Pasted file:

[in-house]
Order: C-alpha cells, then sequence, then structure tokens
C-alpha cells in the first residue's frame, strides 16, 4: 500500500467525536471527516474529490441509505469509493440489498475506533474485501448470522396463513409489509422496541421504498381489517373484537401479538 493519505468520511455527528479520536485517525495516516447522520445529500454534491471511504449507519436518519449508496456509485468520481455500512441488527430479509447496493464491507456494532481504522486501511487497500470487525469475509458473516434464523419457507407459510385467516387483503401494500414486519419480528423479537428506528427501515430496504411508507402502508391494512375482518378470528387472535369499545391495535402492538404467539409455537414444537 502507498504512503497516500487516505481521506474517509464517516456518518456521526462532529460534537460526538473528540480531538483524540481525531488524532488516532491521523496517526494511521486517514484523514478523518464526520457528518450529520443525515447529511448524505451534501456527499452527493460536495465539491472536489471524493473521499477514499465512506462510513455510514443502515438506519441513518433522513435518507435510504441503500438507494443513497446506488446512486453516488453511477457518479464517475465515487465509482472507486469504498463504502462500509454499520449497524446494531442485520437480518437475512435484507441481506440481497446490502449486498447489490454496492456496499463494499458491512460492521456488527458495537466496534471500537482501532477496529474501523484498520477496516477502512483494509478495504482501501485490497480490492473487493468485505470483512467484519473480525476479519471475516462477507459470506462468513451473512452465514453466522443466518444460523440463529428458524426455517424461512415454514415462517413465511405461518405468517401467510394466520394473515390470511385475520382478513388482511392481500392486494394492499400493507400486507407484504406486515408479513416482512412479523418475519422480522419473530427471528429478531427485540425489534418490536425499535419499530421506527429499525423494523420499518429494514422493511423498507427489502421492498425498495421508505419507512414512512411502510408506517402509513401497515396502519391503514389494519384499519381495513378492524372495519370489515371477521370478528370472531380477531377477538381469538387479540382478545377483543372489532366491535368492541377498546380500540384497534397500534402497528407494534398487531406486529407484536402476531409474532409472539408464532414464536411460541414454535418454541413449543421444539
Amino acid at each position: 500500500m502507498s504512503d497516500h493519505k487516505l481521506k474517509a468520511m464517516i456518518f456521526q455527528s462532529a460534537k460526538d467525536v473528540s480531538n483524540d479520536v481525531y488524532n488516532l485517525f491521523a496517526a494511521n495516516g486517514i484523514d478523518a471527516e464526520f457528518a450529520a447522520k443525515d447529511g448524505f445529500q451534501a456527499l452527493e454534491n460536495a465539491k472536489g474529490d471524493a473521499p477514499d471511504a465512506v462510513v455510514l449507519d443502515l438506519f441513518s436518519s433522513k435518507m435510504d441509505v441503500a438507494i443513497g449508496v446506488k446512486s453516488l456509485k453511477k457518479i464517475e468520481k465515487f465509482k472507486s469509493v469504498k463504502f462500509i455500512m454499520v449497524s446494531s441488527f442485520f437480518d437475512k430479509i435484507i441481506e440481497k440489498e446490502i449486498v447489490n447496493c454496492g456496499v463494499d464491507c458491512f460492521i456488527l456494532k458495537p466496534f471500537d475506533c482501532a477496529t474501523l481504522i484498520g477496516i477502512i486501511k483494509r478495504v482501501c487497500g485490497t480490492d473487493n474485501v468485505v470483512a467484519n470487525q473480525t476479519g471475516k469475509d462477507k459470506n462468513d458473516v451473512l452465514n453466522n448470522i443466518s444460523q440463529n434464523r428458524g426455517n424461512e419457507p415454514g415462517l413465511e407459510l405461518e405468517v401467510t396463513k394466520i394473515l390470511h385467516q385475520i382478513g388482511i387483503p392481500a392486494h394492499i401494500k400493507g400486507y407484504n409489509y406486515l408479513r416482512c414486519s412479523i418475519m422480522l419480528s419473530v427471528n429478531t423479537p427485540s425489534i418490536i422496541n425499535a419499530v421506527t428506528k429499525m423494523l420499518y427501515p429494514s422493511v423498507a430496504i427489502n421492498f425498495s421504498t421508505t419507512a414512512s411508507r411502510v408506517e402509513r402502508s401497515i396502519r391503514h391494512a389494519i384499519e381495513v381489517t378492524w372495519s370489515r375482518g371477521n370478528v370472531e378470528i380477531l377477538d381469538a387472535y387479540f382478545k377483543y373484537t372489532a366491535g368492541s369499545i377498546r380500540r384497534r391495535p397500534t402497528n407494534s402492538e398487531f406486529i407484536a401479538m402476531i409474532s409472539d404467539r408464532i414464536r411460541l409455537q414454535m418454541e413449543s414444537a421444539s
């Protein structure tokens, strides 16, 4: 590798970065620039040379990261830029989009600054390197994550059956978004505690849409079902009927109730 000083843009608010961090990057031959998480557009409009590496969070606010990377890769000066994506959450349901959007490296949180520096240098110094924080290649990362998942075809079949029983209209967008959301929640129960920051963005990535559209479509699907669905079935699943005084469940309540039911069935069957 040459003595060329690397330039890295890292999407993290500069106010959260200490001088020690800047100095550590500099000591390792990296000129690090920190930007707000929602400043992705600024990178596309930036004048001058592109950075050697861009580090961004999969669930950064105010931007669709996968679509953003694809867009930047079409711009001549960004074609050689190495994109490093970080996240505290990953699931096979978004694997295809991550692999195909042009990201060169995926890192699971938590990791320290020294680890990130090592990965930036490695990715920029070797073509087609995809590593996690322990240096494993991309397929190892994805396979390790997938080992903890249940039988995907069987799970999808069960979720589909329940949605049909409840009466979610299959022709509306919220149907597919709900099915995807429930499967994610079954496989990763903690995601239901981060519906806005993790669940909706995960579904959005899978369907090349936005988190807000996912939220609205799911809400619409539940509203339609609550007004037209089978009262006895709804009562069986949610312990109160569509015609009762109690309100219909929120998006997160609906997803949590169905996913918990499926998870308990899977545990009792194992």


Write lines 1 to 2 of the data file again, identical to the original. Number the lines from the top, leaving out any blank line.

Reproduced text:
[in-house]
Order: C-alpha cells, then sequence, then structure tokens